Livestock species as companion species: revisiting the place of the ‘good to think’ and the ‘good to eat’ in the anthropological imagination
Samantha Hurn (University of Exeter)
Paper short abstract:
The contemporary treatment of animals categorised as ‘livestock’ in the UK owes much to post-Enlightenment systems of classification. Cows, pigs and sheep are good to eat, but are not deemed appropriate companion animals. This paper seeks to challenge such a speciesist distinction.
Paper long abstract:
While anthropologists have long been concerned with the use of other animals as metaphors for human action, contemporary discussions have moved beyond Levi-Strauss' over-cited maxim that they are good to think, recognising that the other-than-human animals involved in social relationships with humans are also active subjects in their own right. Donna Haraway for example has written extensively about human bonds with those she terms ‘companion species'. However, Haraway has been criticised for failing to consider the predicament of other social animals with whom humans co-exist, most notably the those classified as ‘livestock’. The category ‘livestock’ allows post-Enlightenment humans to distance themselves from other living beings. Such separation enables immoral actions to be overlooked but also makes it difficult for positive and close associations to be made. There has been much anthropological interest in livestock as they feature as staples in the diets, religious activities and economies of human societies the world over. Pigs for example appear in the ethnographic record as sacrificial offerings, symbols of disenfranchised female labour, classificatory anomalies and units of production. In the contemporary UK there is a growing trend for keeping pigs as pets. Like dogs, pigs are highly intelligent, social animals with a complex emotional repertoire yet unlike traditional companion animals, pigs are subjected to extensive legal restrictions. Drawing on ethnographic examples where humans live companionably with animals classified as livestock, this paper will question the value of ‘species’ and ‘livestock’ as classificatory categories, and consider the implications of current speciesist legislation.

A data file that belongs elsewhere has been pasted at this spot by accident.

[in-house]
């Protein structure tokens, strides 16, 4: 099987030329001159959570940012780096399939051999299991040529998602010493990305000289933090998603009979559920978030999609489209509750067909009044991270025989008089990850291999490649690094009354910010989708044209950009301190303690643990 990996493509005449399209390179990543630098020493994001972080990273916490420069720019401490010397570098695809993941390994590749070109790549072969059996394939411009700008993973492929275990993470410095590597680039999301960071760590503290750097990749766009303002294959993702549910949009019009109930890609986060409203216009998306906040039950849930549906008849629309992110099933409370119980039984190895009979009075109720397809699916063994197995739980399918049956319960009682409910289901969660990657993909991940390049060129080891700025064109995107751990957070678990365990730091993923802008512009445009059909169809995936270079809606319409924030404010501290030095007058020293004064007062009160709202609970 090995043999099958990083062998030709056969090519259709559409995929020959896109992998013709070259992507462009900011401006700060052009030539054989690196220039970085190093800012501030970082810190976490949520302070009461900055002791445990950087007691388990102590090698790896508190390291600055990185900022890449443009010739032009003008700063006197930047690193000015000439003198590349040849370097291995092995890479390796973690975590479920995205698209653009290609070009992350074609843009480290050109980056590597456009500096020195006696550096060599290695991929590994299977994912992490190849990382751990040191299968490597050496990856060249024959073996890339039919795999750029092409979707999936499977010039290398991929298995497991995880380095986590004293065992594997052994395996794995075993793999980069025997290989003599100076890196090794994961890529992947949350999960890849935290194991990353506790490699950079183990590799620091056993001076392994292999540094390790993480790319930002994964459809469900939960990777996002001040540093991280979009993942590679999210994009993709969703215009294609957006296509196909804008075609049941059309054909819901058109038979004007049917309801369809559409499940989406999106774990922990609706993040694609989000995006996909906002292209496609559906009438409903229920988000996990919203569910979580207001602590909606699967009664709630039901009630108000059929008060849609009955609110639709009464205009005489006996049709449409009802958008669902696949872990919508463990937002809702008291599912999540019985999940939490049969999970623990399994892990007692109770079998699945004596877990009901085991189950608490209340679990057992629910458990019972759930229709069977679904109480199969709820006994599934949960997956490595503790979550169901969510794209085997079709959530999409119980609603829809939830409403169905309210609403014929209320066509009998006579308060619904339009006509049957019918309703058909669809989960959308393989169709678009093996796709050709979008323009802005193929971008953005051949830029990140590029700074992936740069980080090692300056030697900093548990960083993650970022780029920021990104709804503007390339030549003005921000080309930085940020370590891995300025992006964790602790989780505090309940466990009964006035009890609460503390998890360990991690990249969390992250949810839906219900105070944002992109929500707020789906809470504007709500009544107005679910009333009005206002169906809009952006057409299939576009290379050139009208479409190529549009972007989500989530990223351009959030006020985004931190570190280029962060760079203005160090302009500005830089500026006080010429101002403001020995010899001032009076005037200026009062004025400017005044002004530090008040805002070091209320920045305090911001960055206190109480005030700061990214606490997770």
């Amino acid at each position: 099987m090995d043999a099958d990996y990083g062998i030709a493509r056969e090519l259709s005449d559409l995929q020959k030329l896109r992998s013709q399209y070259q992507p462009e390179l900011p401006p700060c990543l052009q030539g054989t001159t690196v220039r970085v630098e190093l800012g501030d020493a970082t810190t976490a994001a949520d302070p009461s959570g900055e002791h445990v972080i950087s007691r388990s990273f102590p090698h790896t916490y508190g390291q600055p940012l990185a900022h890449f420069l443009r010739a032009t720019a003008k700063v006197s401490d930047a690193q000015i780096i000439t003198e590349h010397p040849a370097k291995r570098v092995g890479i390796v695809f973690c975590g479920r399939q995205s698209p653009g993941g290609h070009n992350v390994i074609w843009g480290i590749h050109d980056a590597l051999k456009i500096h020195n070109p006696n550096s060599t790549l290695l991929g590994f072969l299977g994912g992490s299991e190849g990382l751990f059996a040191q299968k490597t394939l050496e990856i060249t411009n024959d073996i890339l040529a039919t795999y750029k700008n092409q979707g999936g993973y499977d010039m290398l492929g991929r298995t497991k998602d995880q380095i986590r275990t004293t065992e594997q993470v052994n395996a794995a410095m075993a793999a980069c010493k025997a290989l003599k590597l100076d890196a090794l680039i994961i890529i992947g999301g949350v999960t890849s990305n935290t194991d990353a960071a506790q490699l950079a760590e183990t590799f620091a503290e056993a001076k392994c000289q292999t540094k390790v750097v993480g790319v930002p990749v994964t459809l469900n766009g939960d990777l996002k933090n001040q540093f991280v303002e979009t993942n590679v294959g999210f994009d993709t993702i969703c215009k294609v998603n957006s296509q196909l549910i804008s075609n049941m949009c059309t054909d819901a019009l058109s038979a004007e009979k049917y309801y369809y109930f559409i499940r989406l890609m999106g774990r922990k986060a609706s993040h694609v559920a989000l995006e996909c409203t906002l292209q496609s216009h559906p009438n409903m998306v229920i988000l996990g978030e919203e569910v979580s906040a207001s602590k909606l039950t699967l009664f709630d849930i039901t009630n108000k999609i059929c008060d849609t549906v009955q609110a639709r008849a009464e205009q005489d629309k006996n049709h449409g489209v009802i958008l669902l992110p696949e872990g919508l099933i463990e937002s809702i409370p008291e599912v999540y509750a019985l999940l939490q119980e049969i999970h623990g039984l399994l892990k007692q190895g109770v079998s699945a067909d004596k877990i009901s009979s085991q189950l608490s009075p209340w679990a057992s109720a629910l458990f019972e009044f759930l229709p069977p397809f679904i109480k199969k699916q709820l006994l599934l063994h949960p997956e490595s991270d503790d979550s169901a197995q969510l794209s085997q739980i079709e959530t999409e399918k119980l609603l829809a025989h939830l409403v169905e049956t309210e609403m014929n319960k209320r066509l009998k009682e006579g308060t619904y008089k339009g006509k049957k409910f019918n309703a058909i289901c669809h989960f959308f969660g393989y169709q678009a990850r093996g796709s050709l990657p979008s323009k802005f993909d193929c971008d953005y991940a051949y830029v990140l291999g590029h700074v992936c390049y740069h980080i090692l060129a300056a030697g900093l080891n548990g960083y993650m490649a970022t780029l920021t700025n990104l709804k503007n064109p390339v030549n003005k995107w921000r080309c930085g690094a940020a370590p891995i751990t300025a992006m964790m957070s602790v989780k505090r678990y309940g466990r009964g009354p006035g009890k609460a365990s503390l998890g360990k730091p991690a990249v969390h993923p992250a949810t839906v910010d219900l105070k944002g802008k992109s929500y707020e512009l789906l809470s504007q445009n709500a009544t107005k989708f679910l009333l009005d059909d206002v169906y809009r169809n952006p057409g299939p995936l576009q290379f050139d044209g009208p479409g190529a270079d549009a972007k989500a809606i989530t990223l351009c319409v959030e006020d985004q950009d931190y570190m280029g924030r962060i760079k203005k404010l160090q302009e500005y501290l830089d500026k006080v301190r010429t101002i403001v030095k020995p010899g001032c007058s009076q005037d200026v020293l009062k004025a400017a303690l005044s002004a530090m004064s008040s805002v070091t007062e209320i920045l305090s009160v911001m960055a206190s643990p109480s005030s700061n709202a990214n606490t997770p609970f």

Social animals and us: anthropomorphism and animal utopias